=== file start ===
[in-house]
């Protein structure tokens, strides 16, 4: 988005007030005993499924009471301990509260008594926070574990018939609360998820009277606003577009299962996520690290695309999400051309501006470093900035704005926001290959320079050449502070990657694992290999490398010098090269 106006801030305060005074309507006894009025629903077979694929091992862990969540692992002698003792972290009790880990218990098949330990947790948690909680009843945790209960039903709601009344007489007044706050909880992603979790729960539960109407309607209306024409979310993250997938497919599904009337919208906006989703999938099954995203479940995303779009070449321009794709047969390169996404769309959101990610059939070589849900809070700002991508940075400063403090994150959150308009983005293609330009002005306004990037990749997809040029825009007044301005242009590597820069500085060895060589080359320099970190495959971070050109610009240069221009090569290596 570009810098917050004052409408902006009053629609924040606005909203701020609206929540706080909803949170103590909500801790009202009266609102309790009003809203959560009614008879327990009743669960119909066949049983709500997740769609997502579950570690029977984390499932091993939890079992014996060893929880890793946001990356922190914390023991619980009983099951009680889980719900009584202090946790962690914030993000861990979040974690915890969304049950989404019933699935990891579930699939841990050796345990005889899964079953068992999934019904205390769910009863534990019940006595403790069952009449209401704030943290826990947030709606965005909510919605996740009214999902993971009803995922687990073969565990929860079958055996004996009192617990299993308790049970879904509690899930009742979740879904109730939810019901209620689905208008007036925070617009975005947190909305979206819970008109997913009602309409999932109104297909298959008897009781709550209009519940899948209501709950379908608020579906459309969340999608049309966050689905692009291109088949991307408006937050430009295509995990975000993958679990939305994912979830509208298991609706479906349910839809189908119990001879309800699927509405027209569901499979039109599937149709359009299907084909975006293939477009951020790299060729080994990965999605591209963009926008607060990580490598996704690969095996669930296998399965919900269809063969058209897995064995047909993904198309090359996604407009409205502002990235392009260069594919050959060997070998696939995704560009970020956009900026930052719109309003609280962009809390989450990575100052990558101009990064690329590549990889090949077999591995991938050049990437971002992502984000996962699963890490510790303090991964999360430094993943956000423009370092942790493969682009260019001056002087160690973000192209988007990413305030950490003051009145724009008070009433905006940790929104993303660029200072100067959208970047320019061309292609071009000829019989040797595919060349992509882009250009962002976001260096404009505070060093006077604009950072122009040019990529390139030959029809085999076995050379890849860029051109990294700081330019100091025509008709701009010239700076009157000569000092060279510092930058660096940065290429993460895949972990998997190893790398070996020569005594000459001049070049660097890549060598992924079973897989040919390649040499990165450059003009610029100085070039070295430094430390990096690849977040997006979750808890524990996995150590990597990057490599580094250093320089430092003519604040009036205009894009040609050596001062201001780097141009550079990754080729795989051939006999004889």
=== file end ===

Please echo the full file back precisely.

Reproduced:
[in-house]
């Protein structure tokens, strides 16, 4: 988005007030005993499924009471301990509260008594926070574990018939609360998820009277606003577009299962996520690290695309999400051309501006470093900035704005926001290959320079050449502070990657694992290999490398010098090269 106006801030305060005074309507006894009025629903077979694929091992862990969540692992002698003792972290009790880990218990098949330990947790948690909680009843945790209960039903709601009344007489007044706050909880992603979790729960539960109407309607209306024409979310993250997938497919599904009337919208906006989703999938099954995203479940995303779009070449321009794709047969390169996404769309959101990610059939070589849900809070700002991508940075400063403090994150959150308009983005293609330009002005306004990037990749997809040029825009007044301005242009590597820069500085060895060589080359320099970190495959971070050109610009240069221009090569290596 570009810098917050004052409408902006009053629609924040606005909203701020609206929540706080909803949170103590909500801790009202009266609102309790009003809203959560009614008879327990009743669960119909066949049983709500997740769609997502579950570690029977984390499932091993939890079992014996060893929880890793946001990356922190914390023991619980009983099951009680889980719900009584202090946790962690914030993000861990979040974690915890969304049950989404019933699935990891579930699939841990050796345990005889899964079953068992999934019904205390769910009863534990019940006595403790069952009449209401704030943290826990947030709606965005909510919605996740009214999902993971009803995922687990073969565990929860079958055996004996009192617990299993308790049970879904509690899930009742979740879904109730939810019901209620689905208008007036925070617009975005947190909305979206819970008109997913009602309409999932109104297909298959008897009781709550209009519940899948209501709950379908608020579906459309969340999608049309966050689905692009291109088949991307408006937050430009295509995990975000993958679990939305994912979830509208298991609706479906349910839809189908119990001879309800699927509405027209569901499979039109599937149709359009299907084909975006293939477009951020790299060729080994990965999605591209963009926008607060990580490598996704690969095996669930296998399965919900269809063969058209897995064995047909993904198309090359996604407009409205502002990235392009260069594919050959060997070998696939995704560009970020956009900026930052719109309003609280962009809390989450990575100052990558101009990064690329590549990889090949077999591995991938050049990437971002992502984000996962699963890490510790303090991964999360430094993943956000423009370092942790493969682009260019001056002087160690973000192209988007990413305030950490003051009145724009008070009433905006940790929104993303660029200072100067959208970047320019061309292609071009000829019989040797595919060349992509882009250009962002976001260096404009505070060093006077604009950072122009040019990529390139030959029809085999076995050379890849860029051109990294700081330019100091025509008709701009010239700076009157000569000092060279510092930058660096940065290429993460895949972990998997190893790398070996020569005594000459001049070049660097890549060598992924079973897989040919390649040499990165450059003009610029100085070039070295430094430390990096690849977040997006979750808890524990996995150590990597990057490599580094250093320089430092003519604040009036205009894009040609050596001062201001780097141009550079990754080729795989051939006999004889």